However the size of the sector declined during 2008 showing vulnerability in the automotive, textile, wood and paper manufacturing industries.
For a significant period before the economic fallout the construction industry was thriving. The large scale, highend residential developments in the area boosted the industry. However, as investors and developers were required to down-scale activities dramatically, it resulted in large-scale job losses. The construction sector is dependent on interest rates which influence land and building costs. The economic assumption is when land prices are too high, fewer people buy land to build on and when building costs raise no one will build. Since 2006 the municipality experienced a decrease in building plans being submitted for approval, as well as a decline in the number of major land use applications.
Wholesale and Retail
Wholesale and retail is a main contributor to the economy linked to the tourism activities. In 2001 there were approximately 671 businesses in Knysna, Sedgefield, and surrounding areas, which contributes nearly 31% of the Knysna GGP. The business economic hubs in the CBDs are all well positioned and contribute to tourism activities.
Transportation and Communication
Transportation and communication contributes 11.2% to the municipal area’s overall GGP and is divided into two sections namely transportation (76.9%) and communication (23.1%).
Knysna is situated on the N2, which traverses through both primary towns. The net effect of the heavy vehicle traffic on the main roads in both towns is a high repair and maintenance requirement. The main road in Knysna by the Municipality is maintained in terms of an agency agreement with the Provincial Department of Roads and Transport, albeit that the grant to undertake this work is hopelessly inadequate. The Provincial Department has indicated that it is committed to a major refurbishment of the portion on the N2 running through Knysna and the planning for this is progressing well. Two other critical and strategic transport issues are the demise of the Choo-Tjoe, an icon of Knysna and efforts to resurrect the line whether for tourist, industrial or commuter purposes. The second is the N2 By-pass which is situated to the north of the town. At the time of writing the Environmental Impact Assessment for the project was being considered by the Department of Environmental Affairs. The outcome of these considerations will impact upon the IDP Reviews in the years ahead.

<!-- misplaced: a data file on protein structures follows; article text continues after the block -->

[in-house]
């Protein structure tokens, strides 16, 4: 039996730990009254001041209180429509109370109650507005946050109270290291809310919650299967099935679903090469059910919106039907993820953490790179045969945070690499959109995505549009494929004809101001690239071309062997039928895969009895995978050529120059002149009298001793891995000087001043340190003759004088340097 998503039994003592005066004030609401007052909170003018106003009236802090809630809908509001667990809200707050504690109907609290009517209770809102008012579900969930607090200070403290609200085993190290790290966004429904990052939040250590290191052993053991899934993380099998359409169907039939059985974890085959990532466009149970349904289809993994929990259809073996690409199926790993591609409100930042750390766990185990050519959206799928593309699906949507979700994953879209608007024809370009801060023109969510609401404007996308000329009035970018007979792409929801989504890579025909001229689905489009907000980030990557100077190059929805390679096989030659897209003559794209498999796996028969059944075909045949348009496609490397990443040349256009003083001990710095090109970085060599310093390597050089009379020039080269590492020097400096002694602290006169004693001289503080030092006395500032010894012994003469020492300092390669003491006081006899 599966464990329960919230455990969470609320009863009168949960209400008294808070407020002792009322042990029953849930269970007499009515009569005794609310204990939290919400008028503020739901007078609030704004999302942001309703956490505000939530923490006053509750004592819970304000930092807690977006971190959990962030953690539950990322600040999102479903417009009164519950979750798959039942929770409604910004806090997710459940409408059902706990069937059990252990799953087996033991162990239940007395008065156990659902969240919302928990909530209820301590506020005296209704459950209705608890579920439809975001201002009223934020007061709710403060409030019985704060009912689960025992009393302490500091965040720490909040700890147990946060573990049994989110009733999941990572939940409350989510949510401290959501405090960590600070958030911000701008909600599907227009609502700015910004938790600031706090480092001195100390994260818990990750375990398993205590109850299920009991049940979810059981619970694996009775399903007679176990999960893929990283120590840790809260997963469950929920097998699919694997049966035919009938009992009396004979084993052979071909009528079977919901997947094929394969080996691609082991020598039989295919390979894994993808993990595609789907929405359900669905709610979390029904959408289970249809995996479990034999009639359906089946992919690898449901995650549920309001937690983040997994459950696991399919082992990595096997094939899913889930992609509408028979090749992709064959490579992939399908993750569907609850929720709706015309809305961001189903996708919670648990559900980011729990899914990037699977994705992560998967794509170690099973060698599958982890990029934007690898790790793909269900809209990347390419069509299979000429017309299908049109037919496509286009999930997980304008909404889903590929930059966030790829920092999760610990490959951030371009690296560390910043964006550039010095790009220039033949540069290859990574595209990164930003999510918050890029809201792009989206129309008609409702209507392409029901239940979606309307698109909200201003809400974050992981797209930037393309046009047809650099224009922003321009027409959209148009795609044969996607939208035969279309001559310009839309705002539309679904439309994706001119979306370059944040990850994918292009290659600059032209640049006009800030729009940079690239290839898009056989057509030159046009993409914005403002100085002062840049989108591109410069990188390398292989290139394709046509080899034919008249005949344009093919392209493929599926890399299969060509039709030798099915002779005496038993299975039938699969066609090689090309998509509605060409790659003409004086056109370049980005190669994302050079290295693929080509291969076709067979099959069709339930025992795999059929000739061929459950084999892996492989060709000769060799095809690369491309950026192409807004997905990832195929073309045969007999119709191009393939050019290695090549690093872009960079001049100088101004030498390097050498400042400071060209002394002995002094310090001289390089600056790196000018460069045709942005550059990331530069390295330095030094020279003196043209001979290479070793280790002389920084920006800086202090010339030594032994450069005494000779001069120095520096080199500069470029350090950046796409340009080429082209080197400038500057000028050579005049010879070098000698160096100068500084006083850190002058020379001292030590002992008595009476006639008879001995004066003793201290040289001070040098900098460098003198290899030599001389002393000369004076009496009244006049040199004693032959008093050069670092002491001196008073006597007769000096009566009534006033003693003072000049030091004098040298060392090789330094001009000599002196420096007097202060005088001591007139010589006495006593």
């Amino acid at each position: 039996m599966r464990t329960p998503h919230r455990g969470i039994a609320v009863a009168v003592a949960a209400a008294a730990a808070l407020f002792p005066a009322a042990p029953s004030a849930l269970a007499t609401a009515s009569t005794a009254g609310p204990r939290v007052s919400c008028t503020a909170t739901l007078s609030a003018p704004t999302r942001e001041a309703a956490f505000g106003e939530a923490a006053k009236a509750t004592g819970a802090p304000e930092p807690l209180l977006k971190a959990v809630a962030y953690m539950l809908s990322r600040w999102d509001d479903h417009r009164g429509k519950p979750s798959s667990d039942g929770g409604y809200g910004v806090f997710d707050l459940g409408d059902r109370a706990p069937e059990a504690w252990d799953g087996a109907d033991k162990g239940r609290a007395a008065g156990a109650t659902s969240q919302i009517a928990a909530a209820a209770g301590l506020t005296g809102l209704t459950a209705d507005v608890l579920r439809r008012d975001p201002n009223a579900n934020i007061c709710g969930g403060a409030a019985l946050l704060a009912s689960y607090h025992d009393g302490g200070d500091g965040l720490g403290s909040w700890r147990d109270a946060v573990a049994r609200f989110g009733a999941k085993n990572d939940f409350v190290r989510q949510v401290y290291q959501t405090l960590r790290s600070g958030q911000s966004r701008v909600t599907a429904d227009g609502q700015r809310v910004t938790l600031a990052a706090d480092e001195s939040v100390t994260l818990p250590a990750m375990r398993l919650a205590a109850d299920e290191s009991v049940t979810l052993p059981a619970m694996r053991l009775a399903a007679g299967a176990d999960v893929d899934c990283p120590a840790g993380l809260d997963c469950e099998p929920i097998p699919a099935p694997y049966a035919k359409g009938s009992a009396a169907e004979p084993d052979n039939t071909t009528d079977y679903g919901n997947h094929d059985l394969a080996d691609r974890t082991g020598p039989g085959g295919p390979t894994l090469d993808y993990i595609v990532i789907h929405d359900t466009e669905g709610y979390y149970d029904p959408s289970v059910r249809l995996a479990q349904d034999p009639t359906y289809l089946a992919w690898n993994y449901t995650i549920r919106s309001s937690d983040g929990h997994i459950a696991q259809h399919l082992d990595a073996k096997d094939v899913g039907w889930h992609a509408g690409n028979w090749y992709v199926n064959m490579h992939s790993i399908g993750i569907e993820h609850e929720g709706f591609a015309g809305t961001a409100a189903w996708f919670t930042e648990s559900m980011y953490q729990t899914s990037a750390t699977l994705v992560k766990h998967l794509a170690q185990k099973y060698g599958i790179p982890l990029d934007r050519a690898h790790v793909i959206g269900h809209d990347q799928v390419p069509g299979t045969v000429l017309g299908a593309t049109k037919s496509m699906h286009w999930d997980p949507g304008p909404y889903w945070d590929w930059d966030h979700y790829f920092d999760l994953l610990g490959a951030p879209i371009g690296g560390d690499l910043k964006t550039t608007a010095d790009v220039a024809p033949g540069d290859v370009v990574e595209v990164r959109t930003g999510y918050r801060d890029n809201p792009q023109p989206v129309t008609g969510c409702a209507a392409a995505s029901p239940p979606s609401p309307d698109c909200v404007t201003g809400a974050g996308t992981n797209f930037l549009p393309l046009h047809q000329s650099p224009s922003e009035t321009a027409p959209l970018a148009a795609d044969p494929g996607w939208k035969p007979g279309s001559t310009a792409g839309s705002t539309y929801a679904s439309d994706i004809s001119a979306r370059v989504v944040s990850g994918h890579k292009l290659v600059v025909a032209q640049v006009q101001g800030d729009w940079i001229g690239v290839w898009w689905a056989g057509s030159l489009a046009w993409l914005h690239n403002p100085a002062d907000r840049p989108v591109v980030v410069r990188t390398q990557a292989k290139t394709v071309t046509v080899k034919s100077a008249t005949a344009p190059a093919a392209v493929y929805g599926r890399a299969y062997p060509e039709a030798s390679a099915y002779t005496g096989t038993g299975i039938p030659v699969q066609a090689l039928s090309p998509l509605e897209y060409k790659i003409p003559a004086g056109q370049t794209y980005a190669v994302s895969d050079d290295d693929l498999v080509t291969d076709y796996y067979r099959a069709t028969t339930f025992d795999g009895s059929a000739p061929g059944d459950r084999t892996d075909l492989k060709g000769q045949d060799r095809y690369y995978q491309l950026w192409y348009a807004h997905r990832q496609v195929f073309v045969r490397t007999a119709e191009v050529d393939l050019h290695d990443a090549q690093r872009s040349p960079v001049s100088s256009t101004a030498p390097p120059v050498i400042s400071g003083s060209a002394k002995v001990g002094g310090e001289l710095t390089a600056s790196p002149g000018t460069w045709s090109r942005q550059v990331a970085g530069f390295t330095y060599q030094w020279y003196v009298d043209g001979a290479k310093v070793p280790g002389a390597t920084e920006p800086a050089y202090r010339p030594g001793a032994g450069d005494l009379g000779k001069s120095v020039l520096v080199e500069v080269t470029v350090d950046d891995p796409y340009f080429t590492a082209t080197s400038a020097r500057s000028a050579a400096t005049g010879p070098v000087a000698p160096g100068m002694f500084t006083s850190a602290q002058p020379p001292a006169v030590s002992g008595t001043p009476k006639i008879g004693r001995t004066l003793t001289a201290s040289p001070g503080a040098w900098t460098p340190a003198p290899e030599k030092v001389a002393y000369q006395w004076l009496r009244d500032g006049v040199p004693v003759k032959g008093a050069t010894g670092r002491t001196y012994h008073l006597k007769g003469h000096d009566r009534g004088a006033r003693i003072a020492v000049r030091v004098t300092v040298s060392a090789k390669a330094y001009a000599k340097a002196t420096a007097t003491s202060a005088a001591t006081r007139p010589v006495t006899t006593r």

Knysna is one of the few municipalities which provide a free wireless communication service. This infrastructure is critical and has the potential to attract new businesses to the area.
Financial and Business Services
This sector includes inter alia financial intermediation, insurance and pension funding, real estate activities, rental or transport equipment, information technology and related activities as well as research and development, legal services, accounting, bookkeeping, engineering and other technical and businesses activities not classified elsewhere.
A Business Chamber has been established in Knysna and the municipality has built a relationship with the Chamber to share experiences and economic related knowledge. The Municipality has also financially supported the Business Chamber. Work still needs to be done by the municipality and the Chamber to attract private sector investment and strengthen the second economy.
Knysna Economic Development Agency (KEDA)
The Knysna Economic Development Agency (Keda) was officially launched in July 2010. The long road from that decision to launching Keda involved an application for assistance to the Industrial Development Corporation (IDC) and a business plan with specific reference to the agency’s focus that was approved by council, after which IDC approval was received. More information about the agency can be obtained here.
Source Knysna website and IDP 2012 - 2017